10. You Need a Bigger Team

    Because your entire situation is so much more complicated than the average divorce, you will likely need a greater variety of experts to help you resolve all your issues.

    Some of the experts you may need on your divorce team, in addition to a good divorce lawyer and a therapist, are:

    A. Financial Professionals

    Because your financial situation is more complicated, you will need to have a good financial professional by your side who understands the implications of various potential asset divisions and can help you run numbers and evaluate your financial options.

    Sihouettes of a team of business professionals standing against glass windows in a modern background.

    B. Valuators

    You have more assets that will likely need to be valued. Those valuations are going to need to be done by professionals in various fields, e.g. business valuators, art valuators, property appraisers etc.

    C. An Estate Planning Expert

    At your level of assets you’ve probably got at least one or more trusts, plus a family trust. Before you can effectively divide your assets you’ve got to take into account the way the division will affect your trusts, and the way the trusts will affect your asset division.

    D. A Business or Corporate Attorney

    If you own all, or a substantial portion, of one or more businesses your divorce can affect that business. The way you’ve set up your business can also affect the valuation of that business. For both of those reasons, working with a corporate or business attorney will be important in making sure that your business remains viable (and thrives!) after your divorce.

    E. Real Estate Professionals

    If you own multiple homes or investment properties you’re going to need to value those properties. You may also need to sell one or more of those properties. Having trusted real estate professionals as part of your divorce team will give you the peace of mind of knowing that you will have the expertise to choose what to sell and then actually sell it in a way that will maximize your profit.

    F. Sophisticated Lenders/Bankers

    As a high net-worth individual you probably don’t just have a lot of assets, You also have a fair amount of debt leveraging those assets. Dividing your assets sustainably in divorce means looking at both the asset and debt side of your financial equation. Having lenders who will work with you to give you the cash flow you need will be critical to making the best divorce decisions.

    G. Tax Professionals

    At your level of income and assets you can’t afford to disregard the tax consequences of your divorce. What’s more, not all of those tax consequences will be readily apparent at first glance. Having a qualified tax professional who can run numbers for you and calculate how much money will end up in your pocket after your divorce versus how much you will pay in taxes is critical.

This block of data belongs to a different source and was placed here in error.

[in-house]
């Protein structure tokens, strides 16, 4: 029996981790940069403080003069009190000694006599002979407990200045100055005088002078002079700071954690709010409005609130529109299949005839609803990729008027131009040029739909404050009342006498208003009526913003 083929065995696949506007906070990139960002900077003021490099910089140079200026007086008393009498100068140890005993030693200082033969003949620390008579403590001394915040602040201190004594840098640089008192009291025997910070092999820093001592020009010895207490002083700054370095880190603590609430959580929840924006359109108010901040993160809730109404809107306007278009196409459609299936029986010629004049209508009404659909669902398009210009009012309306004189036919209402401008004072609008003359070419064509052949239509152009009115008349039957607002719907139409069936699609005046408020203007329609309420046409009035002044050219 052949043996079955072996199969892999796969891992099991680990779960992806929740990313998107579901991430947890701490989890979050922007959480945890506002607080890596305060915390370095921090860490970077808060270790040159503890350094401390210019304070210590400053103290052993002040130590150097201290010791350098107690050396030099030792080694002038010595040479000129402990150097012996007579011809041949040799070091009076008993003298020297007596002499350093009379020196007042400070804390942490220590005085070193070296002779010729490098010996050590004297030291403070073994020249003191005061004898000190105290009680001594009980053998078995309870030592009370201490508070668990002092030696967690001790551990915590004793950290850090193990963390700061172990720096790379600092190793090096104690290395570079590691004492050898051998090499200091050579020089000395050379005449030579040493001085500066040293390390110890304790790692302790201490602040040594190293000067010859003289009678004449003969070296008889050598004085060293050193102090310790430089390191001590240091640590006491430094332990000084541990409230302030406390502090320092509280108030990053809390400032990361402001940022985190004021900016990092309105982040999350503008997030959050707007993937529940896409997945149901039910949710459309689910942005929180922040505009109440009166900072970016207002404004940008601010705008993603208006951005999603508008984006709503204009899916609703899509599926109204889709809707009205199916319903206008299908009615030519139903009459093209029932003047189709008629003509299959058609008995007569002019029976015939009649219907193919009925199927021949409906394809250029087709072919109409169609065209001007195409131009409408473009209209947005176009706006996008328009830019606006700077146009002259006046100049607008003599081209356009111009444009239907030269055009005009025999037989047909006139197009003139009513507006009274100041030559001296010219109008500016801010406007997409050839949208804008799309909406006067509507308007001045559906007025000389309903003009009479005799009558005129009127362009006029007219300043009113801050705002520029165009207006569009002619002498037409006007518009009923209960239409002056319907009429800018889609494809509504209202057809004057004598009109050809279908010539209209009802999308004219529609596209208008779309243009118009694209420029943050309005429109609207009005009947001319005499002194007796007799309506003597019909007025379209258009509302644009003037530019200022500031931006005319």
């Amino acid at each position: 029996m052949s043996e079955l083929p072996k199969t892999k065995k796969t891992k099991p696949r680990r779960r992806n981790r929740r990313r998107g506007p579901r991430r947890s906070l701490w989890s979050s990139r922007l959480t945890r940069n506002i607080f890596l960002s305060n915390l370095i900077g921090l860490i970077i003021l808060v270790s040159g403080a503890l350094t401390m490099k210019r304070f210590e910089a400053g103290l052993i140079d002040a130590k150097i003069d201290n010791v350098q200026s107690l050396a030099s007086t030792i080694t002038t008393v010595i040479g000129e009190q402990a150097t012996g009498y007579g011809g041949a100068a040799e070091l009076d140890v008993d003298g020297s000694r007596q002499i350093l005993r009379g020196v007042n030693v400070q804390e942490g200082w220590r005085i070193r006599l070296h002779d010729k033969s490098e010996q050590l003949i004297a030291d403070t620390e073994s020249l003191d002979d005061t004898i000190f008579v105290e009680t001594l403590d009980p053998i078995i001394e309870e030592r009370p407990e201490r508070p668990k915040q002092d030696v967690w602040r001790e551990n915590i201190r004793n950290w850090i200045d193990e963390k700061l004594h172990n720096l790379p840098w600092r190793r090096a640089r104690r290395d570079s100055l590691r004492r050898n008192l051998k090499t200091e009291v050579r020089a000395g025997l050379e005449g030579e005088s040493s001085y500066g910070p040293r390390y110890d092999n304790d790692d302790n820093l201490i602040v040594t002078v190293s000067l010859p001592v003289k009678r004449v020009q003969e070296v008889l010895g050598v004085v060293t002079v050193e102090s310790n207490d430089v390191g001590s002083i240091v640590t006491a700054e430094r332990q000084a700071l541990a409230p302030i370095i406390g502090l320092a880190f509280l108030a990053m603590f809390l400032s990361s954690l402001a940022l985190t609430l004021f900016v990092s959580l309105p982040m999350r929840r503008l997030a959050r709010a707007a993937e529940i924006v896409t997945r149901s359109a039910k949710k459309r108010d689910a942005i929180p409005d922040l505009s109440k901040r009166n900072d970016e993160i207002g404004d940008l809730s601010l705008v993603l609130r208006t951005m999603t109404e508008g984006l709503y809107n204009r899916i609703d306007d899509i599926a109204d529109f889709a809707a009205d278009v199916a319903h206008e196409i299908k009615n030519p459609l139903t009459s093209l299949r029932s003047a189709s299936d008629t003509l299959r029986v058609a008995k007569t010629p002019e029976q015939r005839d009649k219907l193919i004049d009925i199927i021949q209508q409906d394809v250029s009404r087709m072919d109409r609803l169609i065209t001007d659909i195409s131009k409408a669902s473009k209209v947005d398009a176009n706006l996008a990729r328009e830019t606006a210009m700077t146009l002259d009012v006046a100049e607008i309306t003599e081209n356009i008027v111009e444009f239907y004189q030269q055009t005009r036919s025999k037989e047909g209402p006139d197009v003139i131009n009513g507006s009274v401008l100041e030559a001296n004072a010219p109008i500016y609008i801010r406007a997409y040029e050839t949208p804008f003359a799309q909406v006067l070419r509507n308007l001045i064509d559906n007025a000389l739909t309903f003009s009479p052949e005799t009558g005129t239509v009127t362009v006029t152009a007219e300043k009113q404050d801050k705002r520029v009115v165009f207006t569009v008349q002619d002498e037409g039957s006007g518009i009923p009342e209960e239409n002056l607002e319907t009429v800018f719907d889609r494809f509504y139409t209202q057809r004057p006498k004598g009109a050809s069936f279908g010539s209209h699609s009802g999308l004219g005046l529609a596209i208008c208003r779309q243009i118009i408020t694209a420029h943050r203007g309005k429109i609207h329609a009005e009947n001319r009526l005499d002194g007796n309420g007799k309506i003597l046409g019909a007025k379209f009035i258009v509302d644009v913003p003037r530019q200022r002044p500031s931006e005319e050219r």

H. A Coach or Other Divorce Professional Who Can Help You Become the CEO of Your Own Divorce

    Because you need so many more team members in your divorce than what the average person might need, you MUST have someone who is coordinating your team. The order and timing in which you do things matters immensely. What’s more, if any one of your team members drops the ball, the length and expense of your divorce can increase dramatically. Having a good divorce coach can help ensure that all of your team members are moving in the same direction.

    Putting All the Pieces Together

    Business man showing holographic financial report with the words "Net Worth" on it.

    Just because you happen to have a lot of money, and a more complicated financial structure than other people, that doesn’t mean you’re doomed to go through an ugly, expensive divorce.

    Will your divorce cost more than it would if you only had a house, two cars, and a 401(k) to divide?


    But, proportionally speaking, there’s no reason your divorce has to be off-the-charts expensive.

    You can still mediate your divorce. (As a matter of fact, you’re going to be much better off if you do!) You can arbitrate your divorce. You can negotiate out of court.

    What matters most is that you put in the time, effort, and money it will take to properly prepare for your divorce AND to get the right team in place to help you do that.

    With proper preparation, the right team, and the right attitude you can get through even a high net worth divorce with a minimal amount of drama and expense.

    Head shot of Karen Covy in an Orange jacket smiling at the camera with her hand on her chin.

    Karen Covy is a Divorce Coach, Lawyer, Mediator, Author, and Speaker. She coaches high net worth professionals and successful business owners to make hard decisions about their marriage with confidence, and to navigate divorce with dignity.  She speaks and writes about decision-making, divorce, and living life on your terms. To connect with Karen and discover how she can help you, CLICK HERE.